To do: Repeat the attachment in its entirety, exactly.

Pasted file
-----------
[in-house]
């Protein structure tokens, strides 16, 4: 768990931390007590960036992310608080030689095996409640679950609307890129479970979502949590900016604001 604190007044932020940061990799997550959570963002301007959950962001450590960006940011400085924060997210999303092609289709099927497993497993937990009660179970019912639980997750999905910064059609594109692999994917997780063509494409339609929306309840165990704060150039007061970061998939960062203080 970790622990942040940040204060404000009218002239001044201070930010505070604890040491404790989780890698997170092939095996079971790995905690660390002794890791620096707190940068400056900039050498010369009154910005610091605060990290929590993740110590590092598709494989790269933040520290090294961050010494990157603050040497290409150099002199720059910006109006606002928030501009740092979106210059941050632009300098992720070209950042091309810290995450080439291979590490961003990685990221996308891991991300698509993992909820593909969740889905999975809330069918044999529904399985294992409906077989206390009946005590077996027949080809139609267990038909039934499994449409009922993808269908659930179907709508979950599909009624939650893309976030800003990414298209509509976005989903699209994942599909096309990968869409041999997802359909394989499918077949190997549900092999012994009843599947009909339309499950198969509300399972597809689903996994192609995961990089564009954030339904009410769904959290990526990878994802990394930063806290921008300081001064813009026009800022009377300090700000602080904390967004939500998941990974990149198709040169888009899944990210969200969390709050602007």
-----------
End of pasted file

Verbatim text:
[in-house]
């Protein structure tokens, strides 16, 4: 768990931390007590960036992310608080030689095996409640679950609307890129479970979502949590900016604001 604190007044932020940061990799997550959570963002301007959950962001450590960006940011400085924060997210999303092609289709099927497993497993937990009660179970019912639980997750999905910064059609594109692999994917997780063509494409339609929306309840165990704060150039007061970061998939960062203080 970790622990942040940040204060404000009218002239001044201070930010505070604890040491404790989780890698997170092939095996079971790995905690660390002794890791620096707190940068400056900039050498010369009154910005610091605060990290929590993740110590590092598709494989790269933040520290090294961050010494990157603050040497290409150099002199720059910006109006606002928030501009740092979106210059941050632009300098992720070209950042091309810290995450080439291979590490961003990685990221996308891991991300698509993992909820593909969740889905999975809330069918044999529904399985294992409906077989206390009946005590077996027949080809139609267990038909039934499994449409009922993808269908659930179907709508979950599909009624939650893309976030800003990414298209509509976005989903699209994942599909096309990968869409041999997802359909394989499918077949190997549900092999012994009843599947009909339309499950198969509300399972597809689903996994192609995961990089564009954030339904009410769904959290990526990878994802990394930063806290921008300081001064813009026009800022009377300090700000602080904390967004939500998941990974990149198709040169888009899944990210969200969390709050602007």